Britain Warns Chinese Communist Party to ‘Step Back From the Brink’ in Hong Kong

TOPSHOT - A protester is detained by police as violent demonstrations take place in the streets of Hong Kong on October 1, 2019, as the city observes the National Day holiday to mark the 70th anniversary of communist China's founding. - Police fanned out across Hong Kong on October 1 …
ANTHONY WALLACE/AFP via Getty Images

The United Kingdom warned the Chinese Communist Party (CCP) that if it continues with its decision to impose the “authoritarian” national security law on Hong Kong then Britain will be forced to form an alliance with Western powers against the regime in Beijing.

Foreign secretary Dominic Raab told Parliament on Tuesday: “There is time for China to reconsider, there is a moment for China to step back from the brink and respect Hong Kong’s autonomy and respect China’s own international obligations.”

Mr Raab said that the if the national security law is imposed on Hong Kong, “it would violate China’s own Basic Law” as well as ending the “One Country, Two Systems paradigm” that was agreed to in the Sino-British Joint Declaration, which guaranteed the city local autonomy for 50 years after the United Kingdom handed over control of the former British colony to China in 1997.

The law, which was passed last week by the National People’s Congress (NPC), the rubber-stamp legislative body of the Chinese Communist Party, will criminalise any act that the CCP considers to be a form of “secession” or “acts against national security” in Hong Kong. The law is seen by critics of the communist state as a means of clamping down on the pro-freedom protest movement in the city.

The foreign secretary said that “the United Kingdom, have historic responsibilities, a duty I would say, to the people of Hong Kong”, and therefore would look form an alliance against the country with other Western nations.

The government would also begin extended visa rights and possibly offer citizenship to British National Overseas (BNO) passport-holders in Hong Kong. There are an estimated 300,000 BNO holders in the city, but upwards of 2.9 million Hong Kongers are eligible to apply for the status.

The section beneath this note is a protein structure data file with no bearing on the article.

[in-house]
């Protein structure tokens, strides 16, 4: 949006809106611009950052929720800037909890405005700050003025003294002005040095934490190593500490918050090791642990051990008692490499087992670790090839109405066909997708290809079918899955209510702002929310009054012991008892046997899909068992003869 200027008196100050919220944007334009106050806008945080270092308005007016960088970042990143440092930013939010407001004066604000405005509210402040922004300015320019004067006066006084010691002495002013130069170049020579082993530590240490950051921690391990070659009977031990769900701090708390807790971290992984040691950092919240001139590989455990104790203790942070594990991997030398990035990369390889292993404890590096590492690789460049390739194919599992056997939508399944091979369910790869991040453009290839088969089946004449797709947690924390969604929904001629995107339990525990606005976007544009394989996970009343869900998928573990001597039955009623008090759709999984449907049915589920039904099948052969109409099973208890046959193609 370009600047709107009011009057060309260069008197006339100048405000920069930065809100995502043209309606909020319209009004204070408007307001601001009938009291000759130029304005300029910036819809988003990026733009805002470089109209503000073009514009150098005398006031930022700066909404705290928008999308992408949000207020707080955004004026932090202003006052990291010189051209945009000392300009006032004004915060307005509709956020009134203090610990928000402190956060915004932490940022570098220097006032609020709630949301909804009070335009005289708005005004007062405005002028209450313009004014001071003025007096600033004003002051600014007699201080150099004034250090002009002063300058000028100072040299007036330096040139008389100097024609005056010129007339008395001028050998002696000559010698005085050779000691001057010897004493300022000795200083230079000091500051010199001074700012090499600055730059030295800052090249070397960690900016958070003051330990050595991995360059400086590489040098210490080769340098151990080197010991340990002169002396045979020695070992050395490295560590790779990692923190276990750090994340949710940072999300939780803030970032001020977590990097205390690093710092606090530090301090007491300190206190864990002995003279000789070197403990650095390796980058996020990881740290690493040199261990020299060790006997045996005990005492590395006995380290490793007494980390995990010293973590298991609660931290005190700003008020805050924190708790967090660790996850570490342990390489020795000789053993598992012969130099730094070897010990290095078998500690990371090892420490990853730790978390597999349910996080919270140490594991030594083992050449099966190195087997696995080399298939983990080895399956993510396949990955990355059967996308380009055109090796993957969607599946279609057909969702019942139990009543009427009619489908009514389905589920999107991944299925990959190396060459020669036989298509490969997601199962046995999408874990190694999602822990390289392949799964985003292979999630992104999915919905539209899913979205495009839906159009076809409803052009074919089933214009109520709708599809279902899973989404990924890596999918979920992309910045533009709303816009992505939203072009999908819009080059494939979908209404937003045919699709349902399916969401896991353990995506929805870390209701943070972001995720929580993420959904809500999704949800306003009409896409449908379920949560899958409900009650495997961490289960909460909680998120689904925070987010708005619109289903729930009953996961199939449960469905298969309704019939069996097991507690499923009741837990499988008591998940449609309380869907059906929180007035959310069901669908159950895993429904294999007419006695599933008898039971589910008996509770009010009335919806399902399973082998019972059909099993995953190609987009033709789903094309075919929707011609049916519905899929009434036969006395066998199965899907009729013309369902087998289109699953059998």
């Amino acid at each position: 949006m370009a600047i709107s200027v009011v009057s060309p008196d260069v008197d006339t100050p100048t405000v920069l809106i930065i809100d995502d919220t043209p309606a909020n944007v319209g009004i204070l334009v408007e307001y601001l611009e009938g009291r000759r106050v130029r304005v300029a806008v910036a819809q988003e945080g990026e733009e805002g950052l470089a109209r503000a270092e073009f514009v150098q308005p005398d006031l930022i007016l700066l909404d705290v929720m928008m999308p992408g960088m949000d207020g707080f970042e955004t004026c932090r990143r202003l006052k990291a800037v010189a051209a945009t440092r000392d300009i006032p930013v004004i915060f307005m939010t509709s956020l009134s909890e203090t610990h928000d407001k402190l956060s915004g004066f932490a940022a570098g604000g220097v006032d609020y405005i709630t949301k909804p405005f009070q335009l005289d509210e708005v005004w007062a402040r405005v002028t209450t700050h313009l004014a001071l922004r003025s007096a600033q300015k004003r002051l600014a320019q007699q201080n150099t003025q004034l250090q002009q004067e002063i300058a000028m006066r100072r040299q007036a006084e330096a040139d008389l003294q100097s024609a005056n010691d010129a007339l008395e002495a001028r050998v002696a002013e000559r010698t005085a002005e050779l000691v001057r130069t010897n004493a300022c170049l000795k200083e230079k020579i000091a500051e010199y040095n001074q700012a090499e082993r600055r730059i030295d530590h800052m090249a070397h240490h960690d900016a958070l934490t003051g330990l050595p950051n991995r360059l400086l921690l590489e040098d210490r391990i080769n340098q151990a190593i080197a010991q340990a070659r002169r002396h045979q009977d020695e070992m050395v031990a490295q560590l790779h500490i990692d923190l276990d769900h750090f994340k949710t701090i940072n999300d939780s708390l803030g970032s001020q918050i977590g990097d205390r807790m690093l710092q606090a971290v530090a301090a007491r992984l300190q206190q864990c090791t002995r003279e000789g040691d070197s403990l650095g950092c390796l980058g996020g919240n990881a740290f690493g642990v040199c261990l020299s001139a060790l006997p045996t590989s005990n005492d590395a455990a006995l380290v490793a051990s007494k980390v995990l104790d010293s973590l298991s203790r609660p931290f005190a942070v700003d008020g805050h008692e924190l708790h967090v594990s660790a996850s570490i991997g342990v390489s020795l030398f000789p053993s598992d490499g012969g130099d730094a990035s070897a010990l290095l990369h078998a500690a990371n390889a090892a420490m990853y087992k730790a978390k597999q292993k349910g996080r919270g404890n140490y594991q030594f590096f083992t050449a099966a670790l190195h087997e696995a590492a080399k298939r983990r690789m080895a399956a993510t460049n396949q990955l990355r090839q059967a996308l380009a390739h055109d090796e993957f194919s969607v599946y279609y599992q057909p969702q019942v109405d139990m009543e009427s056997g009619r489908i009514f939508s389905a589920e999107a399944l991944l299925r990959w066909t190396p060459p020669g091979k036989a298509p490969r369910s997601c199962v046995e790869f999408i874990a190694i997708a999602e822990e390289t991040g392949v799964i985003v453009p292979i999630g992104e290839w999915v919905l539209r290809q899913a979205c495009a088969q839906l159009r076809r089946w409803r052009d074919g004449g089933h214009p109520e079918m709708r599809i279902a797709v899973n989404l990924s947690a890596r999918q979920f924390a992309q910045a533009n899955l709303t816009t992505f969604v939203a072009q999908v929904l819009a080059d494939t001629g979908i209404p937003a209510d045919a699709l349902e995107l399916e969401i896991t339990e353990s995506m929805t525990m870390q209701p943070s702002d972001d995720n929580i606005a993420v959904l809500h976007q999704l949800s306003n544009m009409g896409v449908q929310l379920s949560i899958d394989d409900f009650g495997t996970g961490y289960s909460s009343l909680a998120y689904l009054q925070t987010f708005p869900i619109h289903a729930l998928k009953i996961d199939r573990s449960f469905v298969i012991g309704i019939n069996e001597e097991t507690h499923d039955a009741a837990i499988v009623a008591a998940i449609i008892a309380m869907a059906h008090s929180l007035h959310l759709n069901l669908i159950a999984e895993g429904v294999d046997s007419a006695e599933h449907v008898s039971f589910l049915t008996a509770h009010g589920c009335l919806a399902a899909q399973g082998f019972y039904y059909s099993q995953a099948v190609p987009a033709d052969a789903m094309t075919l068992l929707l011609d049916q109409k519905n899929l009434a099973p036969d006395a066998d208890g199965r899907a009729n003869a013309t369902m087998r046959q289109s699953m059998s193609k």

Following the passage of the national security law last week, the founder and chairman of Hong Kong Watch, Benedict Rogers, told Breitbart London: “Today freedom and autonomy in Hong Kong are dead. The Chinese Communist Party has broken its promises and killed Hong Kong.”

“Boris Johnson must now speak out personally, robustly and clearly, mobilise the international community to act as one, and impose targeted Magnitsky sanctions,” Rogers added.

On Tuesday, the Chief Executive of Hong Kong, Carrie Lam Cheng Yuet-ngor, defended the draconian national security legislation by comparing the pro-democracy protesters in Hong Kong to the Black Lives Matter and Antifa rioters that have looted and vandalised cities across the U.S. following the death of George Floyd.

“There are riots in the United States and we see how local governments reacted. And then in Hong Kong, when we had similar riots, we saw what position they adopted,” Lam said, according to the South China Morning Post.

“For some countries that have had a high-profile response and claimed they will take action, I can only describe them as upholding double standards. They value very much their own national security, but are biased in viewing ours.”

On Monday, the Hong Kong police announced that the city would be banning the annual vigil held for the victims of the Tiananmen Square massacre for the first time in 30 years. The authorities claimed that the ban was a result of the Wuhan coronavirus; however, many believe the move was made to appease the communist government in Beijing.

Follow Kurt on Twitter at @KurtZindulka

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